After the rain, will the brook return to Brookside?

| February 28, 2019 | 0 Comments
SOME WATER has been in the stream because of recent rain.

The precipitation in February in Los Angeles was 18 trillion gallons, or enough to fill 27 million Olympic-sized pools, according to “The Los Angeles Times.” But is it enough to help increase the water levels in the brook in Brookside?

A drop in water levels is being studied, according to Rob Fisher, field deputy at Councilmember David Ryu’s office. Hubertus Cox of the city Watershed Protection Division has been looking into it for the past year. 

The source of the brook, called El Rio del Jardin de las Flores, is a natural spring that begins under John Burroughs Middle School and “daylights” from a pipe into the Brookside stream just south of Wilshire Boulevard. According to Cox, the source of the natural spring is groundwater in the surrounding areas. Because groundwater levels have been decreasing, the natural spring, and therefore the brook water levels, have also decreased. Drought has been one of the factors in the decreased water levels. 

There are storm drains that run near the stream, but they are not connected to it. A study is being done to see whether the storm drains can be used to increase the levels of the brook flowing through Brookside, says Cox. But lots of questions need to be answered before that can happen. Field deputy Fisher said that one of the storm drains has “proven too unreliable as a future source” for the stream, while another storm drain appears to have “much greater water flow.”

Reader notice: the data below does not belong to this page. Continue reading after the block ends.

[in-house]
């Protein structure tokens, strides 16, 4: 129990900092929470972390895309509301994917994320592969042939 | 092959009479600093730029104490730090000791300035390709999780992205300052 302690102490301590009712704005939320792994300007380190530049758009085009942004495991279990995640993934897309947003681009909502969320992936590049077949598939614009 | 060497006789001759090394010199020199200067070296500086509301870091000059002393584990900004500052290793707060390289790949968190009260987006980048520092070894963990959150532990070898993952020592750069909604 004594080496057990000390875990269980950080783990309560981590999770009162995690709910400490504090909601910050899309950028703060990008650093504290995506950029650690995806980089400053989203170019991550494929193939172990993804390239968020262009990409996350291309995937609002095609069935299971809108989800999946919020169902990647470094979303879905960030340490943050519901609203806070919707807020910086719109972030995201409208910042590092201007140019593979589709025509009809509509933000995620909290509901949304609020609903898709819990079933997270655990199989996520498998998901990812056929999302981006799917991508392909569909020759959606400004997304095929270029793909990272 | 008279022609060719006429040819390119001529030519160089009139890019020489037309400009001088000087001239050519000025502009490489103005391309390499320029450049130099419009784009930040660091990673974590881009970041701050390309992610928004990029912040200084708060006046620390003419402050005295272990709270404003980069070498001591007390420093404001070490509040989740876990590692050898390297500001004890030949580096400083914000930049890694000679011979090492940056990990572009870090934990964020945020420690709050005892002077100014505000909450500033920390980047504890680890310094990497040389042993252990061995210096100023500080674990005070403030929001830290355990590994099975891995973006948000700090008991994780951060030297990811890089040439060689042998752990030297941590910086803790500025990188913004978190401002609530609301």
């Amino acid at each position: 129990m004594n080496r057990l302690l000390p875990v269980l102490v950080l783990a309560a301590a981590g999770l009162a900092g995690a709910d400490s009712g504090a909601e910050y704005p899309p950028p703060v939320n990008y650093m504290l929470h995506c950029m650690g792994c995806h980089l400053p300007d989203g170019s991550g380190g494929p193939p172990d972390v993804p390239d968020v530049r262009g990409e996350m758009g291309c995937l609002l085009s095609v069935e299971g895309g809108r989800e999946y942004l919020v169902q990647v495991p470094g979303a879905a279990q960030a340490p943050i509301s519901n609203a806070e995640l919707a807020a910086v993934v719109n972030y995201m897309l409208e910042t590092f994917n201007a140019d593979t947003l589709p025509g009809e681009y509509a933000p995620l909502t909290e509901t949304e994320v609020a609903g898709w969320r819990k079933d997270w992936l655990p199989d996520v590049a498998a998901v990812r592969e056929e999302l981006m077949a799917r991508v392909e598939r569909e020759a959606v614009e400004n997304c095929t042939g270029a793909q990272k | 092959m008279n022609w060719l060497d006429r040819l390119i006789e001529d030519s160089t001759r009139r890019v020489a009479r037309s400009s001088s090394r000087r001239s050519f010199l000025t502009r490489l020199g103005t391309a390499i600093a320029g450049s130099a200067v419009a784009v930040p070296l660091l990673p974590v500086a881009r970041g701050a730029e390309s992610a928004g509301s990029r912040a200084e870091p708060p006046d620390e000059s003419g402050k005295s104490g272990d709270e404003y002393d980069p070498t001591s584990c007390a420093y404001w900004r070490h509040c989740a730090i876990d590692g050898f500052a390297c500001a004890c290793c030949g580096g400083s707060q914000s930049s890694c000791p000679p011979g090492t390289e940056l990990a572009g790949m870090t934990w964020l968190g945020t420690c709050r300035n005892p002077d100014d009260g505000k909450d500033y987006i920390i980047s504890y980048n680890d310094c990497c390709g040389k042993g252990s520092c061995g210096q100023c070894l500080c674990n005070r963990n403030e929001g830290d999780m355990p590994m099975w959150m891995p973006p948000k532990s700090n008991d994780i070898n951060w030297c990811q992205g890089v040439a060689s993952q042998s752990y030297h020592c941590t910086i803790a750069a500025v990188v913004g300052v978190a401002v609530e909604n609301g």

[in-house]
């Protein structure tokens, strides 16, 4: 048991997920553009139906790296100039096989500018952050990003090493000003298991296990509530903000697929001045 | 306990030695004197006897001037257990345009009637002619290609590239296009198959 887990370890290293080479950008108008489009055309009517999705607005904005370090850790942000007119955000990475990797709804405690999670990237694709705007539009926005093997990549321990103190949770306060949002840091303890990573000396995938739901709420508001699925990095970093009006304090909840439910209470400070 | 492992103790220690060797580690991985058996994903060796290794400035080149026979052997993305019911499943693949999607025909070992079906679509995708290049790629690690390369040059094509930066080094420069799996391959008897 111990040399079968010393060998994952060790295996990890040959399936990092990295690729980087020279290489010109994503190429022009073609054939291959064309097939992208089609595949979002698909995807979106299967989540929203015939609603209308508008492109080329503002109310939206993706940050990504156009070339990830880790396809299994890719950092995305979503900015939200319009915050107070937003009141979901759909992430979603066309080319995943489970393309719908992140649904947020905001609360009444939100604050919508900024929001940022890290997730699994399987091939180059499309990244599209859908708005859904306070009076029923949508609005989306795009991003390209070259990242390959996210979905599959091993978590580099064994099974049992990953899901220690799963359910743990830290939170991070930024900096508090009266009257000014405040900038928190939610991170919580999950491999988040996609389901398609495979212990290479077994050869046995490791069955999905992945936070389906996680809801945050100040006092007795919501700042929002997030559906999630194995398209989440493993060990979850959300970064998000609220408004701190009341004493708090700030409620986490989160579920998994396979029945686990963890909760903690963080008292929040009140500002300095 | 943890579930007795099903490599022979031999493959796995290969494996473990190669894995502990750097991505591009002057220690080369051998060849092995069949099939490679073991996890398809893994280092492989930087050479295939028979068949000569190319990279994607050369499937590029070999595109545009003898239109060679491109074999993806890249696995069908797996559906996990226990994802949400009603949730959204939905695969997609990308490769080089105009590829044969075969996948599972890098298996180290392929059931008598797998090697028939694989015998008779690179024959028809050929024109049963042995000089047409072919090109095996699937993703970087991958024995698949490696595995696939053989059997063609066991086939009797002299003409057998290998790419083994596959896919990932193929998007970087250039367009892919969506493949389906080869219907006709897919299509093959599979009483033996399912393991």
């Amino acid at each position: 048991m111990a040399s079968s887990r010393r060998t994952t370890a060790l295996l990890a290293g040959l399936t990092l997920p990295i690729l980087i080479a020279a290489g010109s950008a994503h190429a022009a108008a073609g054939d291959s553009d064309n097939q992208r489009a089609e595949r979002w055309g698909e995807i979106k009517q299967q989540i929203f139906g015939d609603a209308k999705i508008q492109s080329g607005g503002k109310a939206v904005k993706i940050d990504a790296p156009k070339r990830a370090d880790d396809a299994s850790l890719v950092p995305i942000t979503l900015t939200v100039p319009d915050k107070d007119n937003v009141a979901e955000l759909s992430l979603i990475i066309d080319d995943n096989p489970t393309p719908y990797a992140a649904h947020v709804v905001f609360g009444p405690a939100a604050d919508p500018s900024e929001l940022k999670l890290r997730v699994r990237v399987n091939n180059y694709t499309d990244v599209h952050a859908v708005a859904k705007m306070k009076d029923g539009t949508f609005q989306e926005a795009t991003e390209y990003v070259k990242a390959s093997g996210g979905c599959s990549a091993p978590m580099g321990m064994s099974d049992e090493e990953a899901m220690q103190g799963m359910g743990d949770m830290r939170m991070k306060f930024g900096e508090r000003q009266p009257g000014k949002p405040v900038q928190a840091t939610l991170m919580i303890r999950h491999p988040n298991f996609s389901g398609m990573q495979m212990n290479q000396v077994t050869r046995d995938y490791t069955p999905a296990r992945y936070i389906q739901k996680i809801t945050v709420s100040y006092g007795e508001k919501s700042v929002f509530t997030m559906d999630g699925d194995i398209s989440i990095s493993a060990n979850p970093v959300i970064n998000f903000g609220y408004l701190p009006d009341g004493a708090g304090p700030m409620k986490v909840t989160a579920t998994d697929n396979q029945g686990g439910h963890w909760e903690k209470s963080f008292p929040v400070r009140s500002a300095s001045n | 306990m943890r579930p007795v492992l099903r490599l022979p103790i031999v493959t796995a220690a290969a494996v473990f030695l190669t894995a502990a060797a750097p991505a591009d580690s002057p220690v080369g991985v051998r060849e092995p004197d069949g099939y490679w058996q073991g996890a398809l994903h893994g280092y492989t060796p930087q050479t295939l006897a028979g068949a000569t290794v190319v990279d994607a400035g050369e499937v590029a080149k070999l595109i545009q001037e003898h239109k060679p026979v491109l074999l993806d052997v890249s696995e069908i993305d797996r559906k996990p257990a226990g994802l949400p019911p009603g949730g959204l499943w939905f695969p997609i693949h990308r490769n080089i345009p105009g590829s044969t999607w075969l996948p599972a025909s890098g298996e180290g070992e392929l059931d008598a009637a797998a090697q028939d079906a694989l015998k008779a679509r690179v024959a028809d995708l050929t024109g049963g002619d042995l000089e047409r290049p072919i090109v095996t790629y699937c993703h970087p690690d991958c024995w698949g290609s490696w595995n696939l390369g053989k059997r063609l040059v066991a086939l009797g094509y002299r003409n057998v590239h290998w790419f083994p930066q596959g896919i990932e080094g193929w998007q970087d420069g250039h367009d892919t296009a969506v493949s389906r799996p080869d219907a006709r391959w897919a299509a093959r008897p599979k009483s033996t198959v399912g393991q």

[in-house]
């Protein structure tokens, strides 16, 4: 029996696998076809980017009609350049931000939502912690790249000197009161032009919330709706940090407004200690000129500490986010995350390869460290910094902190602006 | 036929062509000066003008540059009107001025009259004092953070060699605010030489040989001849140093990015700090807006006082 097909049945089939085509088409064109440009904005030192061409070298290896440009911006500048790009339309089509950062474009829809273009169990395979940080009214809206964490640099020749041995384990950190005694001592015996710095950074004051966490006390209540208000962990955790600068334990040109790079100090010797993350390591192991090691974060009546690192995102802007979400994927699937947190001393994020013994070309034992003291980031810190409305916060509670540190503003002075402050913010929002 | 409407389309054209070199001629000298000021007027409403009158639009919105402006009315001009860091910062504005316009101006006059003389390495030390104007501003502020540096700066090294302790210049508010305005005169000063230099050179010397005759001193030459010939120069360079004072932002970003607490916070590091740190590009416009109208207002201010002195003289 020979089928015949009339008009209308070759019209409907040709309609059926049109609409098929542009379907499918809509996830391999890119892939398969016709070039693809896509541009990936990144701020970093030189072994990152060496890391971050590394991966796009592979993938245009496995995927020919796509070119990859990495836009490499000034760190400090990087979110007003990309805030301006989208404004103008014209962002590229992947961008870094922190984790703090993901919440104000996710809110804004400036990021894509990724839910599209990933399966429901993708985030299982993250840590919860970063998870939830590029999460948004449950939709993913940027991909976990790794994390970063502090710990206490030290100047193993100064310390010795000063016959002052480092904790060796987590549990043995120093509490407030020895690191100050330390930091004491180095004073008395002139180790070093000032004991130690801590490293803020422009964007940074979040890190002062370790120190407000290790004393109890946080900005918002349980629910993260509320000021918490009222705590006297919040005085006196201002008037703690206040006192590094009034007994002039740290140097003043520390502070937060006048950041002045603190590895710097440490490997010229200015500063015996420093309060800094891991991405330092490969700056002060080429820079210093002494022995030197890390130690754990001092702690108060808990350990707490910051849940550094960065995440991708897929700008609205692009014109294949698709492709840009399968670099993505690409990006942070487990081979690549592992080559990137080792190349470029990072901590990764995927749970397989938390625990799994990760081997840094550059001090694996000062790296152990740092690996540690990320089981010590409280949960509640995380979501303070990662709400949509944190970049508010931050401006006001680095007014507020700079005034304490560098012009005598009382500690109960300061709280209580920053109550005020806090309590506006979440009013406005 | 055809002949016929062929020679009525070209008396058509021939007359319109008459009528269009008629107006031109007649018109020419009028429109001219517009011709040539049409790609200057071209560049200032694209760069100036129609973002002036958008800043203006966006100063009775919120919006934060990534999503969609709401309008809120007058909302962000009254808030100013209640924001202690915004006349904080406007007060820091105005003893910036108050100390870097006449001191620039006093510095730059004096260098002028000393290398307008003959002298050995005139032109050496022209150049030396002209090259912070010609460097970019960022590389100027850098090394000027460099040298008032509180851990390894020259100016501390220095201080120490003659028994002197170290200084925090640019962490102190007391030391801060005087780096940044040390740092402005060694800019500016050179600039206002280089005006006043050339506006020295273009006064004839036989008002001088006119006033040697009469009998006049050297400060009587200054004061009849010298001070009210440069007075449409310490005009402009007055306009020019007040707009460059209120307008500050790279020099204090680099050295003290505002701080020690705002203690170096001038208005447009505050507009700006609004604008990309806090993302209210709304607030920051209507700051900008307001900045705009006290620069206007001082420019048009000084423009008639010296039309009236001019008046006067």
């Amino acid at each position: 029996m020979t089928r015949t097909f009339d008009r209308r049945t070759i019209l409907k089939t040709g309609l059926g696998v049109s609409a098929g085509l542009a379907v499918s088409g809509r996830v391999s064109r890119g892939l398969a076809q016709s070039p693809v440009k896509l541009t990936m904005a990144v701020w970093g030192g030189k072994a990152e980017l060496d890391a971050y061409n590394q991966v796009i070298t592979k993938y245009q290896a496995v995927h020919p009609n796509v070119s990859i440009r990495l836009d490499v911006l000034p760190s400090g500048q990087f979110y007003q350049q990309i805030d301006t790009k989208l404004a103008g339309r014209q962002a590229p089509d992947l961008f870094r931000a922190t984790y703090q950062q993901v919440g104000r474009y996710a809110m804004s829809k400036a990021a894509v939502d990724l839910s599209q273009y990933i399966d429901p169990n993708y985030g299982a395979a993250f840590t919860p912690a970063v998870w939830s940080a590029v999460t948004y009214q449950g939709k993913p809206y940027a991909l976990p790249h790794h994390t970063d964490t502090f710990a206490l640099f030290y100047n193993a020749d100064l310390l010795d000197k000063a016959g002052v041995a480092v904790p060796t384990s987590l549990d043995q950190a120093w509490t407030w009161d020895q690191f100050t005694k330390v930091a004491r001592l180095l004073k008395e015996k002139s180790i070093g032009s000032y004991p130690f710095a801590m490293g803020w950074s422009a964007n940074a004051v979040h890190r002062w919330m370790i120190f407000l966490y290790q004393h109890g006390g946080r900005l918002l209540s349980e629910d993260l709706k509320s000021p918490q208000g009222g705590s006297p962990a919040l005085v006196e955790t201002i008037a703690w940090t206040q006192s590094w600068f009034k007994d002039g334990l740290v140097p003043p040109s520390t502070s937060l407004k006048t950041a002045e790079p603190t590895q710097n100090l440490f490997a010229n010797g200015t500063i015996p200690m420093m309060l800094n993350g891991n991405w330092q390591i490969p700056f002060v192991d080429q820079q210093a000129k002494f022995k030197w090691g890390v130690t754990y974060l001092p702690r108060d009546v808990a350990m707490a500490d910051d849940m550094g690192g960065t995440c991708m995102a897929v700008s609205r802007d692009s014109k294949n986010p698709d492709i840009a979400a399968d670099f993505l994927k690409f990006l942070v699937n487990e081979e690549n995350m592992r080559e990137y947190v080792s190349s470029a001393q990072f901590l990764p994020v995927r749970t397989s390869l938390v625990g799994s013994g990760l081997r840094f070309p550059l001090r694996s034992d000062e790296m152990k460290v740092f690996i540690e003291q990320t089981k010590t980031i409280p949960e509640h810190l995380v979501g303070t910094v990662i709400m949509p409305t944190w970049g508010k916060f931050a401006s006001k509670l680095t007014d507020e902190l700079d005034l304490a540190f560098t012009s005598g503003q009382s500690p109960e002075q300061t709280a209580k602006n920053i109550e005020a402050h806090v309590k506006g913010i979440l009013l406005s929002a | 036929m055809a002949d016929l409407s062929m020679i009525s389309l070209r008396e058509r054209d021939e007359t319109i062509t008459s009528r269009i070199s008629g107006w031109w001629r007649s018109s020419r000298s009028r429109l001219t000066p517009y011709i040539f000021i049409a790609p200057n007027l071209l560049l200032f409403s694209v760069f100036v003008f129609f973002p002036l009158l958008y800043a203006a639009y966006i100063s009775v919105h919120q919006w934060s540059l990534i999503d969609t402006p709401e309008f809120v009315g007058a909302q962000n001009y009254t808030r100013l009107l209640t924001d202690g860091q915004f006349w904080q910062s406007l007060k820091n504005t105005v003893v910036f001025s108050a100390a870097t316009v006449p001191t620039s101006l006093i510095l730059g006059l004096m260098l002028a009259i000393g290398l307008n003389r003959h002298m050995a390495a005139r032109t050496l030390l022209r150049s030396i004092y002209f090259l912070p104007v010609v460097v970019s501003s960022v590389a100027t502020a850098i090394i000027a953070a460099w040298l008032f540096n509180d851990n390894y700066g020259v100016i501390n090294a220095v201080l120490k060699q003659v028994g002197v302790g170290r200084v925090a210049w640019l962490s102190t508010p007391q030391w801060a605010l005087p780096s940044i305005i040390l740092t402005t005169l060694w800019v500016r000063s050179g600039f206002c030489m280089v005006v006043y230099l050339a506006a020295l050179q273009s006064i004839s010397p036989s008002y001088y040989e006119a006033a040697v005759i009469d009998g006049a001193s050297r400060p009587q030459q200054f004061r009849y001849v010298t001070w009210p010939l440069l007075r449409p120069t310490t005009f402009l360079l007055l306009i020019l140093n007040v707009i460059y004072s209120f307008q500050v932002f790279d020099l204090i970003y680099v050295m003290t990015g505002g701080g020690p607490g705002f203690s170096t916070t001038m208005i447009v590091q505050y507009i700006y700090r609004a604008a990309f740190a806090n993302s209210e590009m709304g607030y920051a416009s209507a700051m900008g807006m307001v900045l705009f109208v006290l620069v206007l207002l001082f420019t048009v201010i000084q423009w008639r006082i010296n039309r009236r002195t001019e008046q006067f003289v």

“After the study is completed, there will be an investigation of potential engineering designs and costs,” Fisher said in an email. 

BACKYARD of Brookside home shows bridges over stream.

Area resident and Realtor Sandy Boeck confirmed the presence of a flowing stream after the rain, “but it is only temporary,” she said. 

Neighborhood resident Nanci Leonard called the stream “full and flowing” but added that it was a “false positive” and that the water would dissipate as soon as the rains ceased. 

Realtor Richard Battaglia also noted that the brook was “not flowing the way it used to.” 

In a previous Chronicle article by Billy Taylor (January 2018), homeowner Ethlie Ann Vare, who moved to the neighborhood in 1999, said that she had learned that water has been flowing through the neighborhood for 100 years and during many periods of drought. 

So, while the rains have replenished the stream for now, research into the situation is ongoing. 


Category: News

Leave a Reply

Your email address will not be published. Required fields are marked *